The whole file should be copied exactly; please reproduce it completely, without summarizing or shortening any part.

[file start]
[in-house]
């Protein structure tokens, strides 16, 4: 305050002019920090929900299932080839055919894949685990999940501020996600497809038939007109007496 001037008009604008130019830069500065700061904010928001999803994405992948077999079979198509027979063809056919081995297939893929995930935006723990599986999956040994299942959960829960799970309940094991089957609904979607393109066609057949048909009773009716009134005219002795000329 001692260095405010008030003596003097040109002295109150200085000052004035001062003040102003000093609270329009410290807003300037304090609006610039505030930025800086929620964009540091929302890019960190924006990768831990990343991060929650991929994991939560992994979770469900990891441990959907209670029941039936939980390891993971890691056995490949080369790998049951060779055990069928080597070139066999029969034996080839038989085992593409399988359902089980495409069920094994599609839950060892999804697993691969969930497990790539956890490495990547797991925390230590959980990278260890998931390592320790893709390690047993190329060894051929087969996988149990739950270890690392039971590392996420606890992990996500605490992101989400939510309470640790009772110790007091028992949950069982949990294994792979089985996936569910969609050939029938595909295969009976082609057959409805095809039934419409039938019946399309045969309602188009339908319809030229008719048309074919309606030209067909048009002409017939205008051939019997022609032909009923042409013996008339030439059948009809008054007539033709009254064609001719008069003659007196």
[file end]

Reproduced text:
[in-house]
């Protein structure tokens, strides 16, 4: 305050002019920090929900299932080839055919894949685990999940501020996600497809038939007109007496 001037008009604008130019830069500065700061904010928001999803994405992948077999079979198509027979063809056919081995297939893929995930935006723990599986999956040994299942959960829960799970309940094991089957609904979607393109066609057949048909009773009716009134005219002795000329 001692260095405010008030003596003097040109002295109150200085000052004035001062003040102003000093609270329009410290807003300037304090609006610039505030930025800086929620964009540091929302890019960190924006990768831990990343991060929650991929994991939560992994979770469900990891441990959907209670029941039936939980390891993971890691056995490949080369790998049951060779055990069928080597070139066999029969034996080839038989085992593409399988359902089980495409069920094994599609839950060892999804697993691969969930497990790539956890490495990547797991925390230590959980990278260890998931390592320790893709390690047993190329060894051929087969996988149990739950270890690392039971590392996420606890992990996500605490992101989400939510309470640790009772110790007091028992949950069982949990294994792979089985996936569910969609050939029938595909295969009976082609057959409805095809039934419409039938019946399309045969309602188009339908319809030229008719048309074919309606030209067909048009002409017939205008051939019997022609032909009923042409013996008339030439059948009809008054007539033709009254064609001719008069003659007196």